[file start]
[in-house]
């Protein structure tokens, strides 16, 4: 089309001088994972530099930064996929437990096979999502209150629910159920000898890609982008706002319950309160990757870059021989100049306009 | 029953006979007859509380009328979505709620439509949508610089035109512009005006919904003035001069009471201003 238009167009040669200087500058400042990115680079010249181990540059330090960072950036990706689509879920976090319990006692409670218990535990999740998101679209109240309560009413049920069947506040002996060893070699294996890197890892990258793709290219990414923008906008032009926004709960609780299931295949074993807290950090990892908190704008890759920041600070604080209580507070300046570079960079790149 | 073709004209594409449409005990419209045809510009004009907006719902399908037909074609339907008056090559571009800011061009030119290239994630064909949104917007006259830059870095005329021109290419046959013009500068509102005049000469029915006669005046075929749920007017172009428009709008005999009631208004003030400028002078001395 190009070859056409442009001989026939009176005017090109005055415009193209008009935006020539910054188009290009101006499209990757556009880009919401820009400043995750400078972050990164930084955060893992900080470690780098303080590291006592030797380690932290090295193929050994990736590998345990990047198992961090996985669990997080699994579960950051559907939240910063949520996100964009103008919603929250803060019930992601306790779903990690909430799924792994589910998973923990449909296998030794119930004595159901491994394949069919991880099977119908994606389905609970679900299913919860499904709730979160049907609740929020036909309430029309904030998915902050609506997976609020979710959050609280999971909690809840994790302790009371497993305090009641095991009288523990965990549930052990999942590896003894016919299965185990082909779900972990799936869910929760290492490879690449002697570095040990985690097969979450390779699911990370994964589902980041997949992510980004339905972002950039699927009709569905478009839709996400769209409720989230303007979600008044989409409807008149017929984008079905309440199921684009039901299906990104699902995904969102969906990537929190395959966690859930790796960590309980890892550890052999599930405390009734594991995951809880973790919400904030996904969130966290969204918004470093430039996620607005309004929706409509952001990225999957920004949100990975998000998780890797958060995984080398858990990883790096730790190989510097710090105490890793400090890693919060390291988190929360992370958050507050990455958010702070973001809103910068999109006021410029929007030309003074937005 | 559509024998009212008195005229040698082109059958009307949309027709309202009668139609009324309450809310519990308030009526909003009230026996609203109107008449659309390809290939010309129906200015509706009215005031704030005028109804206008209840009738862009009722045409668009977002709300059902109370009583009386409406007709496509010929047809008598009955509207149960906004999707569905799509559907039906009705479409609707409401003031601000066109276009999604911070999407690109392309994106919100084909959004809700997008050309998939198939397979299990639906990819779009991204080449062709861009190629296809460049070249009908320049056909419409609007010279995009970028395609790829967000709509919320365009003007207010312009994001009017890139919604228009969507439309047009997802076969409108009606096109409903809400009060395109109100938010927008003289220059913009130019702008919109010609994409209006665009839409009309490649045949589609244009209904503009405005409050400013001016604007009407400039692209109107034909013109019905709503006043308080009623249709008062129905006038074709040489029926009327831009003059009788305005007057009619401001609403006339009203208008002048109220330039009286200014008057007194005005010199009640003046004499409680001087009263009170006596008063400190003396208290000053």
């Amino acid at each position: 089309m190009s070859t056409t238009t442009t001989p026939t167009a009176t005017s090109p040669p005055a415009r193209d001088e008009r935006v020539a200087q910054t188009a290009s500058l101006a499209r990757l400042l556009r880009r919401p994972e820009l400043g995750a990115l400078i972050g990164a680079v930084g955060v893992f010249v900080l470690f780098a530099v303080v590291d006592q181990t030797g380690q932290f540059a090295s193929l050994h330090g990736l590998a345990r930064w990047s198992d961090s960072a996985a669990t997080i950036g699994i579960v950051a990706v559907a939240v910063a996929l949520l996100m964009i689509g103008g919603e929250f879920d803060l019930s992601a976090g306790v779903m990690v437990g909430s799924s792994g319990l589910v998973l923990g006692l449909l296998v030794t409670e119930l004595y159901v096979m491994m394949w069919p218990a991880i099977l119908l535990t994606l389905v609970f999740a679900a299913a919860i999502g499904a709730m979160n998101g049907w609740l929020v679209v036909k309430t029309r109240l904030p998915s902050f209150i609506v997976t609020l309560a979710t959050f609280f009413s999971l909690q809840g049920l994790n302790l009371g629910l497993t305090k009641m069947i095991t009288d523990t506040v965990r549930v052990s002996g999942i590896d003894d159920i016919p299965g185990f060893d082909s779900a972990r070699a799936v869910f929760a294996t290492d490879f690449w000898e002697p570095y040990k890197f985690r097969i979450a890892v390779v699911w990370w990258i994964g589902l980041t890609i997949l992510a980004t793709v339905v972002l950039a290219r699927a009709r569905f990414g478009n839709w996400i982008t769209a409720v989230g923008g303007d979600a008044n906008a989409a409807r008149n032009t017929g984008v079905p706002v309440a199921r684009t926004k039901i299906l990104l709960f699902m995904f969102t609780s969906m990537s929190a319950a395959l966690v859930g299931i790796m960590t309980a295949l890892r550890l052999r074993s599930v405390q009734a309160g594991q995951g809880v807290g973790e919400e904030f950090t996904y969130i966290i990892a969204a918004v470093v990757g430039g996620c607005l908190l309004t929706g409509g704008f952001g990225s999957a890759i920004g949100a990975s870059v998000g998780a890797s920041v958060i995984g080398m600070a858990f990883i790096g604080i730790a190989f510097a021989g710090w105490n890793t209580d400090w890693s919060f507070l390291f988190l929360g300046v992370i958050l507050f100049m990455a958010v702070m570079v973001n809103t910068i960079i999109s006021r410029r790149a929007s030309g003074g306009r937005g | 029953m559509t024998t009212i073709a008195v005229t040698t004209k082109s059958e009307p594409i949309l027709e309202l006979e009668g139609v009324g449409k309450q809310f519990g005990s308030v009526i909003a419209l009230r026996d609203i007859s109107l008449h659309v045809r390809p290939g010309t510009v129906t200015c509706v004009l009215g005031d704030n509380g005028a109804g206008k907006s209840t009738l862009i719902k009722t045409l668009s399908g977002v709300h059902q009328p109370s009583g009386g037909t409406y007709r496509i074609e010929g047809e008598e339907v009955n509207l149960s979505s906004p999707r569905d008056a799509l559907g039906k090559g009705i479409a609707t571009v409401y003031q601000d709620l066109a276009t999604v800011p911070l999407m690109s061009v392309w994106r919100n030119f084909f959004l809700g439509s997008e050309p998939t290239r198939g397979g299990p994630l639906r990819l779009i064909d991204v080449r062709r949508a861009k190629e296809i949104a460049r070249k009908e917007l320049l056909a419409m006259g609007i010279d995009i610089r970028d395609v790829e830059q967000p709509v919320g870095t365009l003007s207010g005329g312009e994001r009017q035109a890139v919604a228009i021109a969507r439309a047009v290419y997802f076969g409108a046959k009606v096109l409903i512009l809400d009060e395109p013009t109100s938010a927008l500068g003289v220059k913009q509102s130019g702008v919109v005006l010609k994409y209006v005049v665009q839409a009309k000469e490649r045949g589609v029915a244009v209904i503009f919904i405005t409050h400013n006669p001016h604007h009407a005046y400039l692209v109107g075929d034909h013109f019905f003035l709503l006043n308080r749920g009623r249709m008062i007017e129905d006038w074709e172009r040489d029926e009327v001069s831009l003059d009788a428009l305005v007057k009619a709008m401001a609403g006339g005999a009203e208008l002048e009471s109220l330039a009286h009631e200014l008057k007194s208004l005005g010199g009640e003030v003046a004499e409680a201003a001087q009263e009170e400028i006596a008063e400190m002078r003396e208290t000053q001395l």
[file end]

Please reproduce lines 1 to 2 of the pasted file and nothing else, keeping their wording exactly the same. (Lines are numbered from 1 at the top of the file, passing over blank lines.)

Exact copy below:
[in-house]
């Protein structure tokens, strides 16, 4: 089309001088994972530099930064996929437990096979999502209150629910159920000898890609982008706002319950309160990757870059021989100049306009 | 029953006979007859509380009328979505709620439509949508610089035109512009005006919904003035001069009471201003 238009167009040669200087500058400042990115680079010249181990540059330090960072950036990706689509879920976090319990006692409670218990535990999740998101679209109240309560009413049920069947506040002996060893070699294996890197890892990258793709290219990414923008906008032009926004709960609780299931295949074993807290950090990892908190704008890759920041600070604080209580507070300046570079960079790149 | 073709004209594409449409005990419209045809510009004009907006719902399908037909074609339907008056090559571009800011061009030119290239994630064909949104917007006259830059870095005329021109290419046959013009500068509102005049000469029915006669005046075929749920007017172009428009709008005999009631208004003030400028002078001395 190009070859056409442009001989026939009176005017090109005055415009193209008009935006020539910054188009290009101006499209990757556009880009919401820009400043995750400078972050990164930084955060893992900080470690780098303080590291006592030797380690932290090295193929050994990736590998345990990047198992961090996985669990997080699994579960950051559907939240910063949520996100964009103008919603929250803060019930992601306790779903990690909430799924792994589910998973923990449909296998030794119930004595159901491994394949069919991880099977119908994606389905609970679900299913919860499904709730979160049907609740929020036909309430029309904030998915902050609506997976609020979710959050609280999971909690809840994790302790009371497993305090009641095991009288523990965990549930052990999942590896003894016919299965185990082909779900972990799936869910929760290492490879690449002697570095040990985690097969979450390779699911990370994964589902980041997949992510980004339905972002950039699927009709569905478009839709996400769209409720989230303007979600008044989409409807008149017929984008079905309440199921684009039901299906990104699902995904969102969906990537929190395959966690859930790796960590309980890892550890052999599930405390009734594991995951809880973790919400904030996904969130966290969204918004470093430039996620607005309004929706409509952001990225999957920004949100990975998000998780890797958060995984080398858990990883790096730790190989510097710090105490890793400090890693919060390291988190929360992370958050507050990455958010702070973001809103910068999109006021410029929007030309003074937005 | 559509024998009212008195005229040698082109059958009307949309027709309202009668139609009324309450809310519990308030009526909003009230026996609203109107008449659309390809290939010309129906200015509706009215005031704030005028109804206008209840009738862009009722045409668009977002709300059902109370009583009386409406007709496509010929047809008598009955509207149960906004999707569905799509559907039906009705479409609707409401003031601000066109276009999604911070999407690109392309994106919100084909959004809700997008050309998939198939397979299990639906990819779009991204080449062709861009190629296809460049070249009908320049056909419409609007010279995009970028395609790829967000709509919320365009003007207010312009994001009017890139919604228009969507439309047009997802076969409108009606096109409903809400009060395109109100938010927008003289220059913009130019702008919109010609994409209006665009839409009309490649045949589609244009209904503009405005409050400013001016604007009407400039692209109107034909013109019905709503006043308080009623249709008062129905006038074709040489029926009327831009003059009788305005007057009619401001609403006339009203208008002048109220330039009286200014008057007194005005010199009640003046004499409680001087009263009170006596008063400190003396208290000053």